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Today's Topics | Feb 2010

PRK Touchup on LASIK-Treated Eyes

Do you perform PRK over previous LASIK? If so, what technique do you use, and what

Do you perform PRK over previous LASIK? If so, what technique do you use, and what complications have you encountered?


I perform PRK over previous LASIK in individuals seeking late enhancements, particularly patients who have had prior flap-related complications or who underwent LASIK at another practice when the flap’s edges are not visible. It is generally accepted that these patients are at increased risk of developing epithelial ingrowth. A less-than-perfect flap may be contributing to their symptoms. When I perform advanced surface ablation, I carefully loosen the epithelial well. I use mitomycin C (MMC) for a high correction, if the eye had a prior problem with the flap, or if the patient has a systemic issue like keloids.


For several years, I have been performing customized PRK (VISX CustomVue; Abbott Medical Optics Inc., Santa Ana, CA) on eyes treated with LASIK more than 12 months earlier. I prefer this technique to lifting the flap, because the risk of epithelial ingrowth increases the further out the patient is from the original LASIK procedure. I use the Amoils brush for quick, precise epithelial removal in primary PRK. I apply 100% ethanol for 10 seconds for enhancements to remove the epithelium, because the Amoils brush can move the previous LASIK flap. Haze is the only additional risk of PRK over LASIK, so I apply MMC for 10 seconds, which essentially eliminates this risk. My results with this technique have been excellent.

Some of my colleagues at TLC The Laser Eye Centers have also experienced great success with the IntraLase FS laser (Abbott Medical Optics Inc.) for side-cut enhancements. The main risk associated with this technique is an intersecting flap edge, which can be avoided by marking the original flap’s edge prior to performing the side cut.


Surface ablation has been my procedure of choice to enhance previous LASIK for the past 6 years. In the late 1990s, this technique was considered taboo because it was associated with a high rate of corneal haze. Surgeons’ better understanding of haze control and the use of MMC have helped to dramatically reduce the risk of corneal haze.

With regard to technique, I highly recommend diluted alcohol to loosen the epithelium, which I carefully slide away from the LASIK hinge. Surface ablation to enhance previous LASIK is easy to perform and can often help improve the BCVA of eyes in which the LASIK flap was created with a mechanical microkeratome. These flaps often have microstriae that affect visual acuity. After epithelial removal, the laser ablates the anterior cornea, and the microstriae are smoothed. Techniques like epi-LASIK and the use of the Amoils brush are associated with a risk of displacing the flap.


There are only two instances in which I would perform PRK over microkeratome-assisted LASIK: an inadequately thick bed or previously untreated Bowman’s folds. For the past 6 years, I have used the IntraLase FS laser for my LASIK procedures. There appears to be a trend in which surgeons who use a femtosecond laser to create the LASIK flap are turning to PRK for routine enhancements. I believe this tendency stems from the fact that a femtosecond flap is not only more adherent, but it is also more fragile than LASIK flaps created with a microkeratome. Femtosecond flaps require a different lifting technique, which can be performed safely after 1 year if necessary. In my opinion, the success of a LASIK practice depends on whether its surgeon can effectively do flap-lift retreatments for 40-plus-year-olds with 20/25 uncorrected vision.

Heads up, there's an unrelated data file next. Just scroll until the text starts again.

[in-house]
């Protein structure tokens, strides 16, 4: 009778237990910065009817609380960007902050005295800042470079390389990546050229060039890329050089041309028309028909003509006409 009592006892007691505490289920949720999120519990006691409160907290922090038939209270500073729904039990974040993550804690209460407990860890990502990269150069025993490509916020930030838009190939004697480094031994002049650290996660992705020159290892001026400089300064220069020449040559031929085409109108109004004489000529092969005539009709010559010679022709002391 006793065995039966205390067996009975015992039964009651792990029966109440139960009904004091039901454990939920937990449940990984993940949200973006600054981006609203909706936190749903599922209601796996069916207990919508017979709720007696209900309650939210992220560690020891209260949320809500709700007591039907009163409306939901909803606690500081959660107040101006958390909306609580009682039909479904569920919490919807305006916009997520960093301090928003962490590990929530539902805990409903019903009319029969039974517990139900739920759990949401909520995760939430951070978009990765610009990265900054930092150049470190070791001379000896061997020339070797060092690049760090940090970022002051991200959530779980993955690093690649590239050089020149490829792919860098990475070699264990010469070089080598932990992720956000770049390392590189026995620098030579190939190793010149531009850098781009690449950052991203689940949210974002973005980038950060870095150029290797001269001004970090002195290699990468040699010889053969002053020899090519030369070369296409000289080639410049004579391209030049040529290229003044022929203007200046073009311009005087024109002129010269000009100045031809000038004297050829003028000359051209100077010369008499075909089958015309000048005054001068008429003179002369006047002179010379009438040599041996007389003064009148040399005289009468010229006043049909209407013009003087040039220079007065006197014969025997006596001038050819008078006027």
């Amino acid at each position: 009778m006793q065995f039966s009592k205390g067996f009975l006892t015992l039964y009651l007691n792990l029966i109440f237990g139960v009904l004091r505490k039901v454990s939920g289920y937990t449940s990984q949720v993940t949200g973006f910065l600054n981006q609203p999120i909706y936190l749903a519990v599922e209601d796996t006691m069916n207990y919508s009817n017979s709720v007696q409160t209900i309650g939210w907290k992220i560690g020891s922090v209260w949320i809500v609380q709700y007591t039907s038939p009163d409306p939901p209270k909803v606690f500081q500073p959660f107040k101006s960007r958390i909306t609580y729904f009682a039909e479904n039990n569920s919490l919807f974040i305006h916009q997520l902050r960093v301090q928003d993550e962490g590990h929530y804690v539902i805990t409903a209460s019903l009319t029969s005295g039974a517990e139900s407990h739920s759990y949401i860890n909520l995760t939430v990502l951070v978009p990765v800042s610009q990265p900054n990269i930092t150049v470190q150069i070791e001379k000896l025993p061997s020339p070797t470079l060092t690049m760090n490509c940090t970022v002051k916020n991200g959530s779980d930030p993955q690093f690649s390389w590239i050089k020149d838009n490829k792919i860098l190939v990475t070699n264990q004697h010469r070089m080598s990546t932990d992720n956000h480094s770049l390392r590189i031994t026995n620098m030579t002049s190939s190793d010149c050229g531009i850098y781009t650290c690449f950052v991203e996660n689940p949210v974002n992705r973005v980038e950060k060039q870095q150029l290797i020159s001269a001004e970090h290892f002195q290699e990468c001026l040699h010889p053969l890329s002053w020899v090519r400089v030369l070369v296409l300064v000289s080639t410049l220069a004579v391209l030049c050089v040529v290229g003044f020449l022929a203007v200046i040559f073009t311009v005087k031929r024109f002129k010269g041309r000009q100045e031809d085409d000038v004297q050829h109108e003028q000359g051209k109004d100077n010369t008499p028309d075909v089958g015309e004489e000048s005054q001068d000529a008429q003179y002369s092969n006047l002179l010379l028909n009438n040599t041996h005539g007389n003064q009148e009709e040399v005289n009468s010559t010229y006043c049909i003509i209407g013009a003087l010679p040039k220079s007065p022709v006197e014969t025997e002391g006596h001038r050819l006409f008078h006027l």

One must not forget that it is generally accepted that the ultimate advantage of LASIK is that it bypasses most of the surface wound healing factors that make PRK less predictable. MMC has made PRK over LASIK possible. Cases 10 years ago were fraught with significant haze and remodeling. PRK over LASIK with MMC is effective after customized LASIK ablation when intraoperative pachymetry indicates that the bed is thinner than expected. I apply MMC 0.01% for 30 seconds, which prevents haze without inducing the toxic effects of the 0.02% concentration.

Section editor John F. Doane, MD, is in private practice with Discover Vision Centers in Kansas City, Missouri, and he is a clinical assistant professor with the Department of Ophthalmology, Kansas University Medical Center in Kansas City, Kansas. Dr. Doane may be reached at (816) 478-1230; jdoane@discovervision.com.

Sandy T. Feldman, MD, is medical director of ClearView Eye & Laser Medical Center in San Diego. Dr. Feldman may be reached at (858) 452-3937; sfeldman@clearvieweyes.com.

Louis E. Probst, MD, is the national medical director of TLC The Laser Eye Centers in Chicago; Madison, Wisconsin; and Greenville, South Carolina. He is a consultant to Abbott Medical Optics Inc. Dr. Probst may be reached at (708) 562-2020.

William B. Trattler, MD, is the director of cornea at the Center for Excellence in Eye Care in Miami, the chief medical editor of Eyetube.net, and co-chief medical editor of Advanced Ocular Care. Dr. Trattler may be reached at (305) 598-2020; wtrattler@earthlink.net.

Stephen A. Updegraff, MD, is the medical director of Updegraff Vision in St. Petersburg, Florida. He acknowledged no financial interest in the product or company he mentioned. Dr. Updegraff may be reached at (727) 822-4287; updegraffmd@upvision.com.

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